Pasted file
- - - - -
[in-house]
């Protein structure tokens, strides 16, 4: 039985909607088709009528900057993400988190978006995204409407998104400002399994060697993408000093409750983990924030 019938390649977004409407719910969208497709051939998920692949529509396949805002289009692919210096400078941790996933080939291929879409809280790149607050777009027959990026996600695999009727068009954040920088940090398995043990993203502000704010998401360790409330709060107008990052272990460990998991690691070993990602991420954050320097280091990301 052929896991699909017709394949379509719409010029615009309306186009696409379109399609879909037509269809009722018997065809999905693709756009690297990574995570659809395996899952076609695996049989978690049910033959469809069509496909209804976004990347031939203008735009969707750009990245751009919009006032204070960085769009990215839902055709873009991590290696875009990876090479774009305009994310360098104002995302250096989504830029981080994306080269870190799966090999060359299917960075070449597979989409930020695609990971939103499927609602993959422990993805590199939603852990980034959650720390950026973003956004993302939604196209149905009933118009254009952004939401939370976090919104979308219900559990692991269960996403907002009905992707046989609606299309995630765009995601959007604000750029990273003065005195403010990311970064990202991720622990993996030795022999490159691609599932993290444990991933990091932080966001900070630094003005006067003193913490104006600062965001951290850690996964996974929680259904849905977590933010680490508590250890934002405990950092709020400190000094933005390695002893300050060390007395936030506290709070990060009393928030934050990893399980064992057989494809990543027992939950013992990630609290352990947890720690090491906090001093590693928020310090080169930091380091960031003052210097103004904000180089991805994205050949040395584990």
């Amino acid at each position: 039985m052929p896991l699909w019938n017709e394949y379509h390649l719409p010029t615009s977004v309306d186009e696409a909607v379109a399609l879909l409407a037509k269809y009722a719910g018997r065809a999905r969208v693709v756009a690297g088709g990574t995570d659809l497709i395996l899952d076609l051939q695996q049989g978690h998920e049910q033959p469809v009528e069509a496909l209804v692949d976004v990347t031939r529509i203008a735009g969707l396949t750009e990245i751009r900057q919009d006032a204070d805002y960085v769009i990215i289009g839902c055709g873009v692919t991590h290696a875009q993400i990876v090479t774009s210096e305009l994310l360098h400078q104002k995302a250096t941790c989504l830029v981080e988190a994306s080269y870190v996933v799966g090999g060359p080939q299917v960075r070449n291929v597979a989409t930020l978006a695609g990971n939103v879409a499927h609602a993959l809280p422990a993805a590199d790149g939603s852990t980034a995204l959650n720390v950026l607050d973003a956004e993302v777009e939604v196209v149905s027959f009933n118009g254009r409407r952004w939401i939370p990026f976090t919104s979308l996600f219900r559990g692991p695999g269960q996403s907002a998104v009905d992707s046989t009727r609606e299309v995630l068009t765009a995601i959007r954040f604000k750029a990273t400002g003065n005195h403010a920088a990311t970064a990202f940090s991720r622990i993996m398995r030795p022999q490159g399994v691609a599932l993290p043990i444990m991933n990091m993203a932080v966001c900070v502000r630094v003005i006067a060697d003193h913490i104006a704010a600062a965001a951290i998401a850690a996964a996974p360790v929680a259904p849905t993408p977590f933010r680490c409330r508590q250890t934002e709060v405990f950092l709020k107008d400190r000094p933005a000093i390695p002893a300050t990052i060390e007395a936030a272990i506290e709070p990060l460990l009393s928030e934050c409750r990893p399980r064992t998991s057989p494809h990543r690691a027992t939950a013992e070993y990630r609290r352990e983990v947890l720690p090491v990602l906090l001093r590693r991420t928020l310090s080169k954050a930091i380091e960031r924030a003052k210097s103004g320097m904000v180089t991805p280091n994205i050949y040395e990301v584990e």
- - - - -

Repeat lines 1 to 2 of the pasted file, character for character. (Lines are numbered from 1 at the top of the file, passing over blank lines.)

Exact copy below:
[in-house]
């Protein structure tokens, strides 16, 4: 039985909607088709009528900057993400988190978006995204409407998104400002399994060697993408000093409750983990924030 019938390649977004409407719910969208497709051939998920692949529509396949805002289009692919210096400078941790996933080939291929879409809280790149607050777009027959990026996600695999009727068009954040920088940090398995043990993203502000704010998401360790409330709060107008990052272990460990998991690691070993990602991420954050320097280091990301 052929896991699909017709394949379509719409010029615009309306186009696409379109399609879909037509269809009722018997065809999905693709756009690297990574995570659809395996899952076609695996049989978690049910033959469809069509496909209804976004990347031939203008735009969707750009990245751009919009006032204070960085769009990215839902055709873009991590290696875009990876090479774009305009994310360098104002995302250096989504830029981080994306080269870190799966090999060359299917960075070449597979989409930020695609990971939103499927609602993959422990993805590199939603852990980034959650720390950026973003956004993302939604196209149905009933118009254009952004939401939370976090919104979308219900559990692991269960996403907002009905992707046989609606299309995630765009995601959007604000750029990273003065005195403010990311970064990202991720622990993996030795022999490159691609599932993290444990991933990091932080966001900070630094003005006067003193913490104006600062965001951290850690996964996974929680259904849905977590933010680490508590250890934002405990950092709020400190000094933005390695002893300050060390007395936030506290709070990060009393928030934050990893399980064992057989494809990543027992939950013992990630609290352990947890720690090491906090001093590693928020310090080169930091380091960031003052210097103004904000180089991805994205050949040395584990």